# Is the Grassmannian a unique algebraic variety?

I'm fairly new to algebraic geometry, so this is may just be fairly simple question about when two varieties are "the same" variety.

In this question, I noted that the Grassmannian can be expressed as an algebraic variety in (at least) two ways:

1. Using the Plücker embedding, where the subspace spanned by any orthonormal $$v_1, v_2, ..., v_n$$ is given by $$v_1 \wedge v_2 \wedge ... \wedge v_n$$
2. Using the projective embedding, where a subspace is identified with the unique orthogonal projection matrix to that subspace

Or as matrices, if the matrix $$M = [v_1 | v_2 | ... | v_n]$$, where the $$v_i$$ are column vectors, then

1. The Plücker embedding can be identified with the $$n$$'th compound matrix $$C_n(M)$$
2. The projective embedding can be identified with the projection matrix $$MM^\dagger$$, where $$M^\dagger$$ is the pseudoinverse

These would appear to be two totally different algebraic varieties, defined by different sets of polynomial equations, embedded in two different Euclidean spaces, with two different metrics. Yet somehow, people often talk of the "Grassmann variety" as though there were a unique variety associated with the Grassmannian. So this leads to my question:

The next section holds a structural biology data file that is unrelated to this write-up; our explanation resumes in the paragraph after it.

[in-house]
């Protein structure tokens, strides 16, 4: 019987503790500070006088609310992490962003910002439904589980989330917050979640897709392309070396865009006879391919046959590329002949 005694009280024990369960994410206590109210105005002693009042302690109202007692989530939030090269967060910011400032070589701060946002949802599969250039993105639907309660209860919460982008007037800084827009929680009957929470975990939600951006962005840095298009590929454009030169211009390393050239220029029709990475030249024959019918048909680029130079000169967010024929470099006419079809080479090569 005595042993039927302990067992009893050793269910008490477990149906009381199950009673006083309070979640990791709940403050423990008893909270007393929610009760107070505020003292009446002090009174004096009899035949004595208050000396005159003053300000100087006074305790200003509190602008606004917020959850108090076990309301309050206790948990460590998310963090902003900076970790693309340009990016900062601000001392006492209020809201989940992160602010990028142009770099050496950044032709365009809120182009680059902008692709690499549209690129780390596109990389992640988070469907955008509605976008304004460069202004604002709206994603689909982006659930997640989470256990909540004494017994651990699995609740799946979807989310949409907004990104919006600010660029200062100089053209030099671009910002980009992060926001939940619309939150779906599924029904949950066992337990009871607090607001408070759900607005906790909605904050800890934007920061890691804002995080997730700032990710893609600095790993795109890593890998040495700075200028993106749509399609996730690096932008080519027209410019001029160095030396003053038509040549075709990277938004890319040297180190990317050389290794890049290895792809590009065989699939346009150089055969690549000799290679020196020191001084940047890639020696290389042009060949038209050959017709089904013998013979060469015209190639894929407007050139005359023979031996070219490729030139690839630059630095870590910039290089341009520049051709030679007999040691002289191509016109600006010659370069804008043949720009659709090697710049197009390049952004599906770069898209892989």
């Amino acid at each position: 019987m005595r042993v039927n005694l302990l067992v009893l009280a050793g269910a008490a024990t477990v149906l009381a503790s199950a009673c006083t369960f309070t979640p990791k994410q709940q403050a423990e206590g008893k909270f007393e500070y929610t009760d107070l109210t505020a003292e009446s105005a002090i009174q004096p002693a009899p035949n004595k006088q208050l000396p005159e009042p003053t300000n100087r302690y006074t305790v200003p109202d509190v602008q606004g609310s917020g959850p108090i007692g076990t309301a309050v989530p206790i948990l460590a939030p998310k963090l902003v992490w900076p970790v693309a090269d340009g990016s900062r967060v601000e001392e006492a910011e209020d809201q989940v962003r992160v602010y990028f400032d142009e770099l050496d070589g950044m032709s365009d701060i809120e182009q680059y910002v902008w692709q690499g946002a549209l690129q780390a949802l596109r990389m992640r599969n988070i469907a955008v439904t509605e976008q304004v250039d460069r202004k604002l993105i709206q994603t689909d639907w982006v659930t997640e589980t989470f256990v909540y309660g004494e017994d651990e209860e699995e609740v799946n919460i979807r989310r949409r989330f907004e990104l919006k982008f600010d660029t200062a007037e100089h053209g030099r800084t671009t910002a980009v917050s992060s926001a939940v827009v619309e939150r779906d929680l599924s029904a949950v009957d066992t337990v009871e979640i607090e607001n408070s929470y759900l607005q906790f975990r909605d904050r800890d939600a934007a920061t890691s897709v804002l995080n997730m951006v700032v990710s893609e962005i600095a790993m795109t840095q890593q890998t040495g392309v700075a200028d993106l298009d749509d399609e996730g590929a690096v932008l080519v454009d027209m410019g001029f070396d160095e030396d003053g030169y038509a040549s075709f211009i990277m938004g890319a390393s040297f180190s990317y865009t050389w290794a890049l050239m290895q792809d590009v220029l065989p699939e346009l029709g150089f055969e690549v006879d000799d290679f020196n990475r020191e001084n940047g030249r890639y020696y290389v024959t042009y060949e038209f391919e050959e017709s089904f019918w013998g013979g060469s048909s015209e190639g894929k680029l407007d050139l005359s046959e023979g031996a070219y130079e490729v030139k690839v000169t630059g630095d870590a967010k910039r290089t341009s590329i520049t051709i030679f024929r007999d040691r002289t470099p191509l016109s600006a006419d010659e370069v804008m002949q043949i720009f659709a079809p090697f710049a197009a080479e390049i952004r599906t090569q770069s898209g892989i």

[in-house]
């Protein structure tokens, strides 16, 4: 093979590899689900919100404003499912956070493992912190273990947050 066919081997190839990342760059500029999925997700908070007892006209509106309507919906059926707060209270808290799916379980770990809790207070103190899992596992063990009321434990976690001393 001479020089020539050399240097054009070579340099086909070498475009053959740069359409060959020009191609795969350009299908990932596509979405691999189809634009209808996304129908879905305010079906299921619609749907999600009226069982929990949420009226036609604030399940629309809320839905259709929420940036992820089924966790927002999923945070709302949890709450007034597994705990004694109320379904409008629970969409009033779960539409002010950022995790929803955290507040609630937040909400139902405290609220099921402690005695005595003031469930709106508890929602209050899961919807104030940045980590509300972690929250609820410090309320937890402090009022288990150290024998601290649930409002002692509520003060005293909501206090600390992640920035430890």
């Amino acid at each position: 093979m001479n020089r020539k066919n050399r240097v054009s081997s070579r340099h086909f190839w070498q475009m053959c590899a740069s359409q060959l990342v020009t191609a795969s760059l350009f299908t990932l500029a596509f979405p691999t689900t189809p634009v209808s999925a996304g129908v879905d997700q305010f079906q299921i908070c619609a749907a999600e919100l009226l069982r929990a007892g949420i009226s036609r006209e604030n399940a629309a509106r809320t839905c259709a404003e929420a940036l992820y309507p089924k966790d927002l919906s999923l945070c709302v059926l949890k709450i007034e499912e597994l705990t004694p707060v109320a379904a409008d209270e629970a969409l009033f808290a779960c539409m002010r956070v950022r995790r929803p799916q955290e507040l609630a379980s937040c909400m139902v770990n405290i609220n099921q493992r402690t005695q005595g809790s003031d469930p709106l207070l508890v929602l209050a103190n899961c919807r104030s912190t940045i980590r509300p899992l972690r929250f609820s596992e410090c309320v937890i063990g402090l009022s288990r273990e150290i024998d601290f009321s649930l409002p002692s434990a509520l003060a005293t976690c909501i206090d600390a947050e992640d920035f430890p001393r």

1. Is there some sense in which these two varieties are "the same" variety?
2. In general, what intrinsic properties can one use to determine if two varieties are "the same variety," independent of their particular embedding into a Euclidean space?
• As everywhere in mathematics, there is a notion of isomorphism. A simpler example of your phenomenon is that embedding of $\Bbb P^1$ as a smooth conic in $\Bbb P^2$ or as a twisted cubic in $\Bbb P^3$. Jun 1, 2019 at 0:16
• In what sense are the two varieties isomorphic though? They aren't defined by the same equations nor have the same metric. I guess they'd both be homeomorphic as topological spaces? Is there nothing stronger than that? Jun 1, 2019 at 1:11
• en.wikipedia.org/wiki/Morphism_of_algebraic_varieties Jun 1, 2019 at 3:18